UCL  IRIS
Institutional Research Information Service
UCL Logo
Please report any queries concerning the funding data grouped in the sections named "Externally Awarded" or "Internally Disbursed" (shown on the profile page) to your Research Finance Administrator. Your can find your Research Finance Administrator at http://www.ucl.ac.uk/finance/research/post_award/post_award_contacts.php by entering your department
Please report any queries concerning the student data shown on the profile page to:

Email: portico-services@ucl.ac.uk

Help Desk: http://www.ucl.ac.uk/ras/portico/helpdesk
Publication Detail
Motor skill learning requires active central myelination.
  • Publication Type:
    Journal article
  • Publication Sub Type:
    Journal Article
  • Authors:
    McKenzie IA, Ohayon D, Li H, de Faria JP, Emery B, Tohyama K, Richardson WD
  • Publication date:
    17/10/2014
  • Pagination:
    318, 322
  • Journal:
    Science
  • Volume:
    346
  • Issue:
    6207
  • Status:
    Published
  • Country:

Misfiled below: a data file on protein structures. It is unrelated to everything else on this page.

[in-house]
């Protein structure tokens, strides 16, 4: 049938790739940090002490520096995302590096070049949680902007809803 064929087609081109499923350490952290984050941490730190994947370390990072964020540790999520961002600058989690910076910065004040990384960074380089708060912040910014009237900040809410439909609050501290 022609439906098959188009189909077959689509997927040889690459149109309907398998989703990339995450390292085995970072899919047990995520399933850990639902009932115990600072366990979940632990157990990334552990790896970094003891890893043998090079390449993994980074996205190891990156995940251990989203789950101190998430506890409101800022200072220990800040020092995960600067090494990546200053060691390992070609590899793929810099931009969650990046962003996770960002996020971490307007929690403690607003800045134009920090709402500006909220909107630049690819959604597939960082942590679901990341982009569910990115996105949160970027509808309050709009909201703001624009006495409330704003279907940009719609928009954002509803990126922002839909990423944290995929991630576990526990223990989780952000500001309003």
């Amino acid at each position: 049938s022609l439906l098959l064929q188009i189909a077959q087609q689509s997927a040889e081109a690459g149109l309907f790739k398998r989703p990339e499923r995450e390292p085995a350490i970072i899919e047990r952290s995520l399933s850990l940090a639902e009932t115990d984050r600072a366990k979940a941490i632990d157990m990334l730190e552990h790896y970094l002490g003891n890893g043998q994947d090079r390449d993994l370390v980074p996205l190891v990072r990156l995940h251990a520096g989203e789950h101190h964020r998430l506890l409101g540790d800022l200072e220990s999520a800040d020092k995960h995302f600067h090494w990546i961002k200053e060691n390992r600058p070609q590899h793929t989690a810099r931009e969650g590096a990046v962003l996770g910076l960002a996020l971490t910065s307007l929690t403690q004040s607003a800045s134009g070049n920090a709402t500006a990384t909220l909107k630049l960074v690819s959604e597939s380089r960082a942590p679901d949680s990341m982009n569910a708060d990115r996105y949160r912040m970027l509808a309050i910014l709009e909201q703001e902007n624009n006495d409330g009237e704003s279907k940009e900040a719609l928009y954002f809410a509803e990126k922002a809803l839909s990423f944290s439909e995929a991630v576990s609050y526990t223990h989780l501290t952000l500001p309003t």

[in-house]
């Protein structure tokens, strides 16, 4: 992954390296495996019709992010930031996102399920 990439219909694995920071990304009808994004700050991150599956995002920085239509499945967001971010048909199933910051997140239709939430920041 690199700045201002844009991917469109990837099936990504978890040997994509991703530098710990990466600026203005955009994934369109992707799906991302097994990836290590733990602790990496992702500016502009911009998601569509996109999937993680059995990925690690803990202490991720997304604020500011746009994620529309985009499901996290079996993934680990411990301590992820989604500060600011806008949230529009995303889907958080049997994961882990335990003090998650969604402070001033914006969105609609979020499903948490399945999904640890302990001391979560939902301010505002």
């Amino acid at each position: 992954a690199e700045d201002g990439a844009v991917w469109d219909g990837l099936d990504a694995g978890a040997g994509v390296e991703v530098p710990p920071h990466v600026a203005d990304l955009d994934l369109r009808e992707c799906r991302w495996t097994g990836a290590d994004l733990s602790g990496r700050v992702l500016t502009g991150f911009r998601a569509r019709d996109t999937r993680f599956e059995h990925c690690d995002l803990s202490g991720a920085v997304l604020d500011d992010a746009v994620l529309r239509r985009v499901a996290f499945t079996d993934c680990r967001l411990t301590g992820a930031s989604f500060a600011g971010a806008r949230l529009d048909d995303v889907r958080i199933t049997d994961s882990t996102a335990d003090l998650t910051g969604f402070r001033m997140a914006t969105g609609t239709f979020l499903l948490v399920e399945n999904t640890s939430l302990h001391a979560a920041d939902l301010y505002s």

United States
  • PII:
    346/6207/318
  • Language:
    eng
  • Keywords:
    Animals, Brain, Cell Proliferation, Gene Deletion, Humans, Learning, Male, Mental Recall, Mice, Mice, Transgenic, Motor Skills, Myelin Sheath, Oligodendroglia, Synaptic Transmission, Transcription Factors
Abstract
Myelin-forming oligodendrocytes (OLs) are formed continuously in the healthy adult brain. In this work, we study the function of these late-forming cells and the myelin they produce. Learning a new motor skill (such as juggling) alters the structure of the brain's white matter, which contains many OLs, suggesting that late-born OLs might contribute to motor learning. Consistent with this idea, we show that production of newly formed OLs is briefly accelerated in mice that learn a new skill (running on a "complex wheel" with irregularly spaced rungs). By genetically manipulating the transcription factor myelin regulatory factor in OL precursors, we blocked production of new OLs during adulthood without affecting preexisting OLs or myelin. This prevented the mice from mastering the complex wheel. Thus, generation of new OLs and myelin is important for learning motor skills.
Publication data is maintained in RPS. Visit https://rps.ucl.ac.uk
 More search options
UCL Researchers
Author
Wolfson Inst for Biomedical Research
Author
Wolfson Inst for Biomedical Research
University College London - Gower Street - London - WC1E 6BT Tel:+44 (0)20 7679 2000

© UCL 1999–2011

Search by